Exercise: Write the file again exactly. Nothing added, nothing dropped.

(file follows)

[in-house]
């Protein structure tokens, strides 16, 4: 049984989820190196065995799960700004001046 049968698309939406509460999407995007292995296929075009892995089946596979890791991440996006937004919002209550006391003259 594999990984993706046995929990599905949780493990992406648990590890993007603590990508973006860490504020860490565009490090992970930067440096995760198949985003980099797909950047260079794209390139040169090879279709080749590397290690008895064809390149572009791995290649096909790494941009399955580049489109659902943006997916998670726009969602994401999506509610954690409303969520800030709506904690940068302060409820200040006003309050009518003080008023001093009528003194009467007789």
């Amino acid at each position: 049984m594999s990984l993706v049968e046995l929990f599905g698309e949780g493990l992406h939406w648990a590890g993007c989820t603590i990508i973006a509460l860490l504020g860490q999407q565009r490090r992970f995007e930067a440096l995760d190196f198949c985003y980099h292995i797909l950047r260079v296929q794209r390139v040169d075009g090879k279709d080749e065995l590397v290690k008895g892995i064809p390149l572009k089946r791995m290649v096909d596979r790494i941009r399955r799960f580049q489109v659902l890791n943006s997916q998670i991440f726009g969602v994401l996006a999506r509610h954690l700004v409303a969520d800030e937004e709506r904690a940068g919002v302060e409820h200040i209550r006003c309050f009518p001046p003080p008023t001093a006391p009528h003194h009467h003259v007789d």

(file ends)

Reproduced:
[in-house]
């Protein structure tokens, strides 16, 4: 049984989820190196065995799960700004001046 049968698309939406509460999407995007292995296929075009892995089946596979890791991440996006937004919002209550006391003259 594999990984993706046995929990599905949780493990992406648990590890993007603590990508973006860490504020860490565009490090992970930067440096995760198949985003980099797909950047260079794209390139040169090879279709080749590397290690008895064809390149572009791995290649096909790494941009399955580049489109659902943006997916998670726009969602994401999506509610954690409303969520800030709506904690940068302060409820200040006003309050009518003080008023001093009528003194009467007789």
């Amino acid at each position: 049984m594999s990984l993706v049968e046995l929990f599905g698309e949780g493990l992406h939406w648990a590890g993007c989820t603590i990508i973006a509460l860490l504020g860490q999407q565009r490090r992970f995007e930067a440096l995760d190196f198949c985003y980099h292995i797909l950047r260079v296929q794209r390139v040169d075009g090879k279709d080749e065995l590397v290690k008895g892995i064809p390149l572009k089946r791995m290649v096909d596979r790494i941009r399955r799960f580049q489109v659902l890791n943006s997916q998670i991440f726009g969602v994401l996006a999506r509610h954690l700004v409303a969520d800030e937004e709506r904690a940068g919002v302060e409820h200040i209550r006003c309050f009518p001046p003080p008023t001093a006391p009528h003194h009467h003259v007789d």